Last month many of the people associated with the Autistic Global Initiative (AGI) and I met with Temple Grandin; it was a very productive and enlightening meeting. (Note: AGI is a program of ARI, run by adults on the spectrum who are collaborating on many adult-related initiatives and projects.)


Last week ARI released a new version of its smart-phone app for Apple (iPhone, iPad, iTouch) devices. The app contains a revised edition of the paper titled "Advice for Parents of Young Autistic Children," written by James Adams, Temple Grandin, Bernard Rimland, Jane Johnson, and me. The app also includes ARI's popular Autism Treatment Evaluation Checklist (ATEC). (Note: the portion of the app that used to charge a fee is now free.)


Looking forward to seeing you in Garden Grove next week.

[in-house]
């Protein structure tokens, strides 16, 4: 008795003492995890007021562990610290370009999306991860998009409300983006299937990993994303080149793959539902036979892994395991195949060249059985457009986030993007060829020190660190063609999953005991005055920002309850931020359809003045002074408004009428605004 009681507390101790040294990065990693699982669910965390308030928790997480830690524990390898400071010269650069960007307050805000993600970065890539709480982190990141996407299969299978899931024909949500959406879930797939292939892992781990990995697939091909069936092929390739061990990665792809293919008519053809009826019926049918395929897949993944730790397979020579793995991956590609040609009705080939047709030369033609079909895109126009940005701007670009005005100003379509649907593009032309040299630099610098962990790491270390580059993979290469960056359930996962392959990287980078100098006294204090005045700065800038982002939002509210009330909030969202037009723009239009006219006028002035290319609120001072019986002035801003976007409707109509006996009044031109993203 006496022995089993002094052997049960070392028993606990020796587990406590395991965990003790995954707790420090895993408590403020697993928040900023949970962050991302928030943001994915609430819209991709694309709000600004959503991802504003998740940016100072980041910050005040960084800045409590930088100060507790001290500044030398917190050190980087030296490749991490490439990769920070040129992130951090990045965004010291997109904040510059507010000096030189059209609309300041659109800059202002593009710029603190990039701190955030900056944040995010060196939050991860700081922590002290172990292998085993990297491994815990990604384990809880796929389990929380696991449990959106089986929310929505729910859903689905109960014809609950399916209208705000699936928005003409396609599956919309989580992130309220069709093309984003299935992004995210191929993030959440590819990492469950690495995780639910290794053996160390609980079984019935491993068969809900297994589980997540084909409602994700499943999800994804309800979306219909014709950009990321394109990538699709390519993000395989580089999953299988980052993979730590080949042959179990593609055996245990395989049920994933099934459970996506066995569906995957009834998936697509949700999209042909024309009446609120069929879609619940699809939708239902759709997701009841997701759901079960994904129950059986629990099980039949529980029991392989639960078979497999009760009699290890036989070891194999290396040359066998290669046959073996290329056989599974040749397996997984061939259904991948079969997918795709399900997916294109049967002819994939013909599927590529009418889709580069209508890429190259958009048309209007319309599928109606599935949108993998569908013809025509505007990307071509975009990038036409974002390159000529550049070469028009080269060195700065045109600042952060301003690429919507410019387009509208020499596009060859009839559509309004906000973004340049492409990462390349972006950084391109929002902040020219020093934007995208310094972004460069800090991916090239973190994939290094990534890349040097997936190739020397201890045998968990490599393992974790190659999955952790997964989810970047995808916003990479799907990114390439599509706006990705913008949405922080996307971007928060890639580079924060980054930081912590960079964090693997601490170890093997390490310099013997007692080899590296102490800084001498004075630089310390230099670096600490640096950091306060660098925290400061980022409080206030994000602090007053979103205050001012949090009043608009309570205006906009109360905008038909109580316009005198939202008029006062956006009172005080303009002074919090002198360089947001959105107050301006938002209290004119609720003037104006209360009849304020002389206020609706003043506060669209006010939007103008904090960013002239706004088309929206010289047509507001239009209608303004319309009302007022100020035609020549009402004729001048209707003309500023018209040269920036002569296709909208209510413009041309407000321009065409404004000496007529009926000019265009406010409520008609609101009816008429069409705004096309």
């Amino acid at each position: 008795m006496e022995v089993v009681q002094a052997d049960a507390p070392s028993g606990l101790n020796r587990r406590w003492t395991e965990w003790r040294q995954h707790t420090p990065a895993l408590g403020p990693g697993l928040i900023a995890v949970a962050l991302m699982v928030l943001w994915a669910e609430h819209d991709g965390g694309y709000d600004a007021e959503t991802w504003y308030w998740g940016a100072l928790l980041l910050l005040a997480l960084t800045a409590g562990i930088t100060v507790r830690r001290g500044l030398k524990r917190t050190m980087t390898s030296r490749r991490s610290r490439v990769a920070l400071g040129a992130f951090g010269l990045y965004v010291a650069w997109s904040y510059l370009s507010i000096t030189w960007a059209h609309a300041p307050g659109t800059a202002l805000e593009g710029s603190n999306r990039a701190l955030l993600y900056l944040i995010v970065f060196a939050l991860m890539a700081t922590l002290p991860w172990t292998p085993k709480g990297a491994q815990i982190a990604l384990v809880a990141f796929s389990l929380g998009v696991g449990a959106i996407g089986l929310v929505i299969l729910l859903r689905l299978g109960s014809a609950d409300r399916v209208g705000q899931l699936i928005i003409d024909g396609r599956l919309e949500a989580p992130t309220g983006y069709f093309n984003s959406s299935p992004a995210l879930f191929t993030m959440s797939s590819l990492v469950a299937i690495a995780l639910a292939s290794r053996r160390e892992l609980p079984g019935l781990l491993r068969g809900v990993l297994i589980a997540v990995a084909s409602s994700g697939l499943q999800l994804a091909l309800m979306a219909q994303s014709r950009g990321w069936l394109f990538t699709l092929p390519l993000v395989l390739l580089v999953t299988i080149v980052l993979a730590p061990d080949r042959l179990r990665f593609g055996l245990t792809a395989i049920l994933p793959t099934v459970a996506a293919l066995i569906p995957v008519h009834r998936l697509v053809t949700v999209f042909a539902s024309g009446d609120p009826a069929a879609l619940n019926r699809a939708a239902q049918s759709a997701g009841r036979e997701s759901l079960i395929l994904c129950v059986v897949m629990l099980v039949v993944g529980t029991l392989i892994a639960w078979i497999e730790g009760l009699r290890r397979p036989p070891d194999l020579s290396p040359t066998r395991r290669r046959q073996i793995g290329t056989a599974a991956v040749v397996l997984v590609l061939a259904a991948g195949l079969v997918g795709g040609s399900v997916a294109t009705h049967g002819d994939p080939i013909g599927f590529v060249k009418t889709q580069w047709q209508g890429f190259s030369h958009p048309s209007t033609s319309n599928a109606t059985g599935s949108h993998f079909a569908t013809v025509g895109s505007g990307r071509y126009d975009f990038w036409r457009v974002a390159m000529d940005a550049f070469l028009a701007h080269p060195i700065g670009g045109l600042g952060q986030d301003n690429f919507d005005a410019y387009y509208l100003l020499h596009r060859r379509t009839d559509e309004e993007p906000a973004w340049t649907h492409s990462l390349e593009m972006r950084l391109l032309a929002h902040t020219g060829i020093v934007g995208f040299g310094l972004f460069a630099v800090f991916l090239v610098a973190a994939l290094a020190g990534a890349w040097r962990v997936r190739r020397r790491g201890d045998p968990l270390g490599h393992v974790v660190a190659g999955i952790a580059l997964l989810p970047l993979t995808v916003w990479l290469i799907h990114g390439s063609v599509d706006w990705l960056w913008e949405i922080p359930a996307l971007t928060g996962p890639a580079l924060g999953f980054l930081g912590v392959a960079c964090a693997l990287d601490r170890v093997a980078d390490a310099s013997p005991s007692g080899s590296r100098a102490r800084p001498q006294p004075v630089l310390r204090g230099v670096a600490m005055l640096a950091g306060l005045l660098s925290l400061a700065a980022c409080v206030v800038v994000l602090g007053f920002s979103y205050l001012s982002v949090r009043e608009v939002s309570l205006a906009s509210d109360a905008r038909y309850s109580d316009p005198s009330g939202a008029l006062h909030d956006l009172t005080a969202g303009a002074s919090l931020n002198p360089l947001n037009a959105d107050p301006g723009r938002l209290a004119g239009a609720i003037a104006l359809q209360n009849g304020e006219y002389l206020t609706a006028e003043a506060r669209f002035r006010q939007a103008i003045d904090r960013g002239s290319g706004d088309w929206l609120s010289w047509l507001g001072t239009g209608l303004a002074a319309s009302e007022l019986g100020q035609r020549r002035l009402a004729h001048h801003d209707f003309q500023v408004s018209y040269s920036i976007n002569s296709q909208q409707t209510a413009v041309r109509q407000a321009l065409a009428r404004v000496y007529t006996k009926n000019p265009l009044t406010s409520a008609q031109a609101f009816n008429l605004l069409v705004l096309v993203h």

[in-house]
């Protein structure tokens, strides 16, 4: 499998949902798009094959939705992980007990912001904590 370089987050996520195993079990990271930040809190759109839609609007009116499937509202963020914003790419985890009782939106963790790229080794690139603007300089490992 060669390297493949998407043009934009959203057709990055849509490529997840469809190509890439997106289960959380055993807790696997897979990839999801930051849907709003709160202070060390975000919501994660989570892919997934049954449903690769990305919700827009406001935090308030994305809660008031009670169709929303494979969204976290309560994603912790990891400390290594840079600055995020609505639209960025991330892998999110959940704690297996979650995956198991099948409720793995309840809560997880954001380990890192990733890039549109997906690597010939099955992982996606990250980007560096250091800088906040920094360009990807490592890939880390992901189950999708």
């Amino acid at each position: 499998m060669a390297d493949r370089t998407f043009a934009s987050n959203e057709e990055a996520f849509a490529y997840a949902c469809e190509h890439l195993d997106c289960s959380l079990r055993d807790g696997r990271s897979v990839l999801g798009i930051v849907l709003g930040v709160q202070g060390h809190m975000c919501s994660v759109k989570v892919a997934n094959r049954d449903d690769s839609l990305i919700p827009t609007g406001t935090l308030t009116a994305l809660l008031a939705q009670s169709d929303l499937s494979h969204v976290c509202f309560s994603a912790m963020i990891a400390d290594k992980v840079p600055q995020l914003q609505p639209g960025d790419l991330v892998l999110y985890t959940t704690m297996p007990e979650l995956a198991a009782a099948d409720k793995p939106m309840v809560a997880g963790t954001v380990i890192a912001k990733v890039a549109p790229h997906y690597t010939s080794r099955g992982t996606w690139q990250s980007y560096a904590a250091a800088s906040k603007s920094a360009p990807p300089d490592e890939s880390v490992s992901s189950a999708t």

Steve Edelson, Ph.D., Executive Director

Autism Research Institute  

Top Speakers Convene in Orange County for the Fall ARI Conference Next Week - Join Us!

cs2 ARI's Conference has the reputation of providing the latest information, the kind that reduces roadblocks in individuals with autism and pries open the door of possibility and hope. That's why thousands of parents and professionals have attended our conferences over the past 16 years and why many will be joining us next week at our Fall 2012 Conference. We hope you can join us too. 


With more than 40 leading experts from around the world, hands-on learning opportunities, continuing education opportunities for professionals and CME-approved seminars for licensed healthcare providers and nutritionists, these must-attend events should be on your calendar. Register with confidence: presenters are invited to our conference only after their presentation has been reviewed by doctors and scientists at one of our annual think tanks. 

But the presentations are only part of the reason to attend--time with others who are engaged in the same struggle as you is invaluable.